Island, 1995, 598 pages, C$9.99 mmpb, ISBN 0-440-22165-X
At his best, John Grisham delivers a satisfactory re-telling of his favourite story (“Young southern lawyer fights evil organization”) but never strays too far away from it. It’s a good niche, when you think of it: there’s regional colour, a crowd-pleasing plot, solid movie material and the potential for a sympathetic hero. (There are worse ways to earn a living than being a best-selling author.) But the real fun starts when Grisham starts playing tricks and variations on his familiar elements: Often, those quirks and structural choices can become the central point of interest of a book.
Nowhere else in Grisham’s oeuvre so far is this truer than in The Rainmaker, an obvious David-against-Goliath story whose courtroom component is one of the most lop-sided legal contest you’ll ever encounter in legal fiction. If the courtroom drama was the main focus of the book, we’d have a problem justifying the existence of The Rainmaker as a piece of fiction. But it’s not. For better of for worse, Grisham has other things in mind for the novel, and I’m not sure they all fit together.
The break from Grisham’s other books is obvious from the first page: For the first time in his career, Grisham uses first-person narration (present-tense, no less) to tell the story of one Rudy Baylor, a law student about to graduate. At the beginning of the story, most things seem to be running in Rudy’s favour: He’s got cash-flow problems, sure, but he’s also weeks away from a job with a well-regarded law firm. But then the hammer falls. In short order, Rudy loses the job, files for bankruptcy, moves out of his apartment and finds himself with next to no prospects. Still, he’s got a file in his hand, a civil suit that just may be worth millions…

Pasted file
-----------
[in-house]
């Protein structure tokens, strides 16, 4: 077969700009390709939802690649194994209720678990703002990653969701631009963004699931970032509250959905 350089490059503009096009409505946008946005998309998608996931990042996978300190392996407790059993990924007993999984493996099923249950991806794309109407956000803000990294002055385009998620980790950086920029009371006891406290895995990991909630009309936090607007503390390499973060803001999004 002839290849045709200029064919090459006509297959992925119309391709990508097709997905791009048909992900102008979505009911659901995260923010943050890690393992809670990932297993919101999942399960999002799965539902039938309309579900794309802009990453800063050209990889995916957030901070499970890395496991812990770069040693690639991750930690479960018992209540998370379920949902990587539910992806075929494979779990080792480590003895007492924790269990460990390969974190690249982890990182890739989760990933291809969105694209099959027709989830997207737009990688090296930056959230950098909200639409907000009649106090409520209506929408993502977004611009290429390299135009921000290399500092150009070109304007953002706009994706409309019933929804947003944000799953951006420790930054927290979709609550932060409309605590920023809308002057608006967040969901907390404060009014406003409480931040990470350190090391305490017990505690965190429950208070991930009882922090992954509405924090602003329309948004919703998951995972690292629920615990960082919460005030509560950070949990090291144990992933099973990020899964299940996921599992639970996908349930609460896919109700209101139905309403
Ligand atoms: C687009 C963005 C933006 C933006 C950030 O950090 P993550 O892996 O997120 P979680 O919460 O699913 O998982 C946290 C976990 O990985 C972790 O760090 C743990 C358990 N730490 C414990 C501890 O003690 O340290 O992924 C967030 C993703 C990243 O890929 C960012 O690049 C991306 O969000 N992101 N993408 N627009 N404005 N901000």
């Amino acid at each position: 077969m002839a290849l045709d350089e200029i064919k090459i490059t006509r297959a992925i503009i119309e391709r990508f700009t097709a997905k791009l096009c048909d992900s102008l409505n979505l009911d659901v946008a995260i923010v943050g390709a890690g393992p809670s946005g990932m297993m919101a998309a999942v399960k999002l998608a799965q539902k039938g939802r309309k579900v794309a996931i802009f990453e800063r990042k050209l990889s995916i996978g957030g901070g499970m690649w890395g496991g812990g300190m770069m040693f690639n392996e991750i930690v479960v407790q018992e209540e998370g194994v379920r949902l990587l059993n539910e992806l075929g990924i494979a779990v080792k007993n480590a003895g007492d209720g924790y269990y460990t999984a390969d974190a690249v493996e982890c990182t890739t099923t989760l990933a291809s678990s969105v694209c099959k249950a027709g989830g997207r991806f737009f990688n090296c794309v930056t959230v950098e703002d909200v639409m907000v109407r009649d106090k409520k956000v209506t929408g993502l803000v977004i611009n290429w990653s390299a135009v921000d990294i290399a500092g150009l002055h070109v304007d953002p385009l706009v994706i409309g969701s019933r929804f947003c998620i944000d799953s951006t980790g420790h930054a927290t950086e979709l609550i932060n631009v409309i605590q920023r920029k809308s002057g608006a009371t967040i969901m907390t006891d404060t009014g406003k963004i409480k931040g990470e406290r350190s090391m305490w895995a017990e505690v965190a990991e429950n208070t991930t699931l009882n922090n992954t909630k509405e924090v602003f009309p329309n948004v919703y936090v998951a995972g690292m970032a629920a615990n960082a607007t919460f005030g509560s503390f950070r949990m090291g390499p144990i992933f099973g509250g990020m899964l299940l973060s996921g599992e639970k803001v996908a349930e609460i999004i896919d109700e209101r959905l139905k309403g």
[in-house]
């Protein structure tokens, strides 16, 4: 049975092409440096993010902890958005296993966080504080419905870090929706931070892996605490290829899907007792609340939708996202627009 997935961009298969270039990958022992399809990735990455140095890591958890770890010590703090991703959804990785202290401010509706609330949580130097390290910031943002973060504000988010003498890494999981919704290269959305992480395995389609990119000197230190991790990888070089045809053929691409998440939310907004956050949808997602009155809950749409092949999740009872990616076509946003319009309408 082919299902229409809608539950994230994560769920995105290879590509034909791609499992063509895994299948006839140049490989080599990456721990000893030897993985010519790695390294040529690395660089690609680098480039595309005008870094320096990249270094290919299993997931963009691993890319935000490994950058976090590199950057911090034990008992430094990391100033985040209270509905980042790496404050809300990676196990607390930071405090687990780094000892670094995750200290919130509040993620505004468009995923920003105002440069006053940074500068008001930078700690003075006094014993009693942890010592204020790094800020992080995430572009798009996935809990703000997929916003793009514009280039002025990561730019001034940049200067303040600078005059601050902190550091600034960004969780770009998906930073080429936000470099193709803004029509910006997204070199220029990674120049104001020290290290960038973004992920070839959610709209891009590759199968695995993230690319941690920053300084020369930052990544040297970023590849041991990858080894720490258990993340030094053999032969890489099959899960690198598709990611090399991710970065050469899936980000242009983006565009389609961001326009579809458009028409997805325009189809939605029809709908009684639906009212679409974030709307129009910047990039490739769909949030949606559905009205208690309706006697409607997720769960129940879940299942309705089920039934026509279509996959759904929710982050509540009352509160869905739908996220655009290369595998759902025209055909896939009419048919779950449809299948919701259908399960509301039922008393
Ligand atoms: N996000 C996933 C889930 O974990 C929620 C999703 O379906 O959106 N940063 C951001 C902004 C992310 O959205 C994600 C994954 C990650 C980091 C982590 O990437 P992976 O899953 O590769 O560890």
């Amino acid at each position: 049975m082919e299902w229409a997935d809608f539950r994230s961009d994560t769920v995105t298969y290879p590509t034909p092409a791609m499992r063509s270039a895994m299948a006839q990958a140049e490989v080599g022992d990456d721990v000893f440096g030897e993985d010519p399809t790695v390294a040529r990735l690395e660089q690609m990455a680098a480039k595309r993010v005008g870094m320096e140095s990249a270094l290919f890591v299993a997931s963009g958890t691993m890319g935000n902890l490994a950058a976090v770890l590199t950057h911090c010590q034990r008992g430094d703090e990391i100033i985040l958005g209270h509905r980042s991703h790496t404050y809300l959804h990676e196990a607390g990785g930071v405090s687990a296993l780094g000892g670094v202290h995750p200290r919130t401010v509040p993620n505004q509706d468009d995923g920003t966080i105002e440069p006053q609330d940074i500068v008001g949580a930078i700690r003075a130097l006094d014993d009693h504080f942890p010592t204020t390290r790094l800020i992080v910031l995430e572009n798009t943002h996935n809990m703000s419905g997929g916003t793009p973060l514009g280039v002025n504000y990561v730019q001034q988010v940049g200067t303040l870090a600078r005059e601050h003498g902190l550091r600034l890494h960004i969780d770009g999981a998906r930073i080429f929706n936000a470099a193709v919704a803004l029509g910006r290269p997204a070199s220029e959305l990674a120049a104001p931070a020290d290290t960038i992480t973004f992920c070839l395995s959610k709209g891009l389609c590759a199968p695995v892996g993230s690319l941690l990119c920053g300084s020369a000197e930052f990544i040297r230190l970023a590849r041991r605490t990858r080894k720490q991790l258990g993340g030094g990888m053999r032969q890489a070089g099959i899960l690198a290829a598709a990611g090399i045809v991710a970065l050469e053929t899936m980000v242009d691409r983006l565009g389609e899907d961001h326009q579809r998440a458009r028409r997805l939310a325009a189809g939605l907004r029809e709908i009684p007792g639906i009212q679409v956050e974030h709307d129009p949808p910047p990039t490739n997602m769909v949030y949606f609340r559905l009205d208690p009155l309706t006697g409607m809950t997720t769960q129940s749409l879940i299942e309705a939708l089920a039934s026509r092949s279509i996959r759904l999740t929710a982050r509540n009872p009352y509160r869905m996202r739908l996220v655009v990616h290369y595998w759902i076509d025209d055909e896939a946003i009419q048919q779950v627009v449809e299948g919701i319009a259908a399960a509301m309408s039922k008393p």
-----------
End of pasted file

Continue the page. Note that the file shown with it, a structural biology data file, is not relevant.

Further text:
Plot-wise, Rudy’s fight with the eeevil insurance company of Great Benefit Life is one of the most one-sided contest you’ll ever read. Sure, it’s the whole single-David against corporate-Goliath fight again, but Grisham stacks the deck so ridiculously in favour of his populist protagonist that the courtroom becomes the vicarious blooding of an easy target. Rudy’s corporate opponents make every mistake in the book, and face the added difficulty of having the facts against them. Rudy, on the other hand, has a sympathetic jury, a friendly judge, two or three dirty tricks up his sleeve and some killer pieces of evidence. It’s not much of a contest, and not much of a drama either (though it makes for cheerful reading).
If that was all there was to The Rainmaker, there wouldn’t be much point in going on. But there’s more. You could argue that the real point of the novel isn’t the insurance case, but the portrait of a young lawyer during difficult times. Rudy doesn’t come from a good family, can’t depend on a trust fund and doesn’t display prodigious legal abilities. But he works hard, never gives up and scrapes by on the strength of his conviction. The first-person narration is an ideal vehicles for the elliptical asides, the showy supporting characters and the day-to-day drudgery of being a working lawyer. Tasty stuff; fans of Grisham’s other thrillers won’t be surprised to learn that this novel is as compelling as Grisham’s previous onces. Set aside some free time to make your way through this one.
Still, the novel is also filled with loose ends and choices that don’t ring true. A number of those things (a mysterious fire, for instance) seem to be kept in reserve for a final revelation that, ultimately, never comes. All, including a romance, seems rushed and crammed in an ending that doesn’t conclude as much as it gives up and throws everything back onto the table in desperation. Conscious choices by Grisham, I’m sure, but the purpose of which still has me dubious: Sure, part of it is an attempt to subvert Grisham’s own favourite story… but the way it’s handled seems just as contrived as the one-sided courtroom theatrics.
But don’t let that stop you from grabbing a copy of The Rainmaker. Grisham devotees will note the blueprint of The Runaway Jury buried deep in The Rainmaker, what with the emphasis on civil suits and the passing mention of jury consultants. But even readers without an encyclopedic knowledge of Grisham’s fiction will be so completely swept along by the narration that the book’s problems will hardly register. And that’s a trick that sets the magicians apart from the other authors, whether or not they’re telling their favourite story all over again.